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For decades, colleges have focused on making sure students are academically prepared to succeed in college. But today institutions look out for a broader array of skills that are frequently correlated with higher retention and graduation rates. Some of these are practical, like study habits and time management, and others are more abstract, like communications, empathy, and other non-cognitive functions.

As students enter college, institutions want to better measure these abilities and bolster them during summer workshops, orientation, and other opportunities.

Join "Making Sure Students Are Prepared for College" on May 2 at 2 p.m. to learn ways colleges are examining, teaching, and supporting these skills to make sure new students can succeed in the academic arena and beyond.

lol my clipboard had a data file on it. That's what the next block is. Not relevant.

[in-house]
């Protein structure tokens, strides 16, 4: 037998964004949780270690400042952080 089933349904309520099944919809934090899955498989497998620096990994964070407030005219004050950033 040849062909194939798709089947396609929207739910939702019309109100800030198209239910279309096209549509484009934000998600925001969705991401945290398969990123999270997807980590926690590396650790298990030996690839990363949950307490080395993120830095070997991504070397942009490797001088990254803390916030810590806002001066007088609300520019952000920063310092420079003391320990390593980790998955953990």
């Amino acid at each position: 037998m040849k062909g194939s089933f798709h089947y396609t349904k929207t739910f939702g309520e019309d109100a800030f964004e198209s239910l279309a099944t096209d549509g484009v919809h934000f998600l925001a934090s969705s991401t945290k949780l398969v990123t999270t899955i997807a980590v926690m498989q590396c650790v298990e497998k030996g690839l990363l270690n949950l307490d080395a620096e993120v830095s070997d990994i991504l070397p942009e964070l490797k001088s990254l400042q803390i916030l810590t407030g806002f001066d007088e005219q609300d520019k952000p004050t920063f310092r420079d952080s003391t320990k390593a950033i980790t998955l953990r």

Ian Wilhelm

Deputy Managing Editor
The Chronicle of Higher Education


Benjamin Baum

Vice President of Enrollment
St. John’s College

Elena D. Hicks

Assistant Vice Provost, Dean of Admission
Southern Methodist University

Eva Blanco Masias

Vice President for Enrollment Management
Santa Clara University

Jared Tippets

Vice President for Student Affairs
Southern Utah University